To lead the way in ensuring that all children, teens, and families experience a healthy grieving process in a supportive environment.
No one grieves alone.
Three Things Make Jeff’s Place Unique:
♦ Our focus on the whole family; all members attend together and receive peer-based support. These sessions have a direct, profound, life-changing impact on the families.
♦ Each group is led by a Clinician and an extensively trained Volunteer who both specialize in grief, assuring that families get the most out of their time at Jeff’s Place.
♦ Jeff’s Place Founding Director, Jenny Kaplan Schreiber, is the Primary Investigator for an international research study evaluating the reliability and validity of the Inventory of Youth Adaptation to Loss (IYAL) as an assessment instrument of youth coping with grief and their social support relationships. The IYAL has the potential to be a useful instrument not just in assessing youth individually, but those who participate in both short and long-term grief and bereavement programs. The IYAL may also have potential to assess changes in individual feelings and social support relationships over time. The IYAL fills a gap, guaranteeing that Jeff’s Place is at the leading edge of best practices in the field with the knowledge of the best ways to support and measure program outcomes for grieving children and teens.
Many children feel isolated from both their peers and families because of a death. The feelings they experience are intense, varied and complicated. Our goal is to provide counseling to families in their greatest time of need. Untreated grief over the loss of a loved one can have serious consequences for a family, especially its younger members. National studies report pervasive negative emotions of sadness, anger, isolation, worry, and being overwhelmed for grieving children. They also have trouble sleeping, trouble concentrating on schoolwork, and become more likely to make unhealthy choices. Without adequate interventions, these children are at risk for negative outcomes, including traumatic grief, decreased school performance and lower self-esteem – and studies indicate that bereaved children are at a higher risk for mental health disorders than their non-bereaved peers, including depression, anxiety, anger and guilt.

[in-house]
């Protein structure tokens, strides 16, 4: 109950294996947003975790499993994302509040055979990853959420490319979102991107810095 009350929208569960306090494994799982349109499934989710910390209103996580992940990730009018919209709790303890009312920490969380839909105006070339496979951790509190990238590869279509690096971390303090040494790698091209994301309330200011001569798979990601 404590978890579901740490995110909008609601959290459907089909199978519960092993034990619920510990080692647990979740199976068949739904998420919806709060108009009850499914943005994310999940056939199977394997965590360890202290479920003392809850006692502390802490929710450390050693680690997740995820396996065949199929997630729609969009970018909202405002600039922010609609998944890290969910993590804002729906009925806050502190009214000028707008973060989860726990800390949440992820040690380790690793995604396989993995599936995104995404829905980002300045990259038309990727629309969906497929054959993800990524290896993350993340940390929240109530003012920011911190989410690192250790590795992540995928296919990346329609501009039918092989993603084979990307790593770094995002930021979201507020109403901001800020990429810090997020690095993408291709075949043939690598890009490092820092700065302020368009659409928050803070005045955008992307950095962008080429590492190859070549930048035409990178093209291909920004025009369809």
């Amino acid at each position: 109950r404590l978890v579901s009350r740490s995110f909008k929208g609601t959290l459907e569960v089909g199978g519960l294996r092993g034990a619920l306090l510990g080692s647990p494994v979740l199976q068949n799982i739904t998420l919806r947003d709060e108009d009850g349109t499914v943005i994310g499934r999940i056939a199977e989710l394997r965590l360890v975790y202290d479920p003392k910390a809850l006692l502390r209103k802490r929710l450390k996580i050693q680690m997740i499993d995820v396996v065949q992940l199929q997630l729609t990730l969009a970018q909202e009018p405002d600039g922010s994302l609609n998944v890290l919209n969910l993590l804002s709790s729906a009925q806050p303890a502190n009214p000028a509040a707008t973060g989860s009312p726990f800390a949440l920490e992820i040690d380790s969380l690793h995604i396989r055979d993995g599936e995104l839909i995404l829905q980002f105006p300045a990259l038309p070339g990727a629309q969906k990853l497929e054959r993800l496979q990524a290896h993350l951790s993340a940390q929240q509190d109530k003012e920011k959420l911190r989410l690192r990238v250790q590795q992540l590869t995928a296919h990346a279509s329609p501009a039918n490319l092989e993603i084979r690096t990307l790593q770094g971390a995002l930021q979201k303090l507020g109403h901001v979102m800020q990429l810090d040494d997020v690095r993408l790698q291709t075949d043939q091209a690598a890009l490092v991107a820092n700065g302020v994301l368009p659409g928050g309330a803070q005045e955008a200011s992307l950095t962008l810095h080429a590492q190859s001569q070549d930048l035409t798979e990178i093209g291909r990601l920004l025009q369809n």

- One out of twenty kids will experience the loss of a parent or sibling before the age of 18
- One in every 1,500 secondary school students dies each year
- 1.5 million children in the USA are living in a single-parent household because of the death of a parent
- Framingham middle and high school students say that 20-25% of them have experienced the death of someone close over the past 12 months.
69% of teachers indicate their class has at least one student who has lost a parent, guardian, sibling or close friend in the past year, and that the students typically exhibit:
- Withdrawal/ disengagement and less class participation
- Decrease in quality of work
- Less reliability in turning in assignments
- Greater incidence of acting out in the classroom
- We believe that the expert on grief is the one who is grieving
- We reassure that there is no right or wrong way to grieve
- We promote peer-to-peer connections to decrease feelings of isolation
- We build confidence and self-esteem through trusting and empathic bonds
- We encourage kids to explore their grief through play
- We help integrate memories into a new life story
- We provide hope, healing, and meaningful growth for all whose lives we touch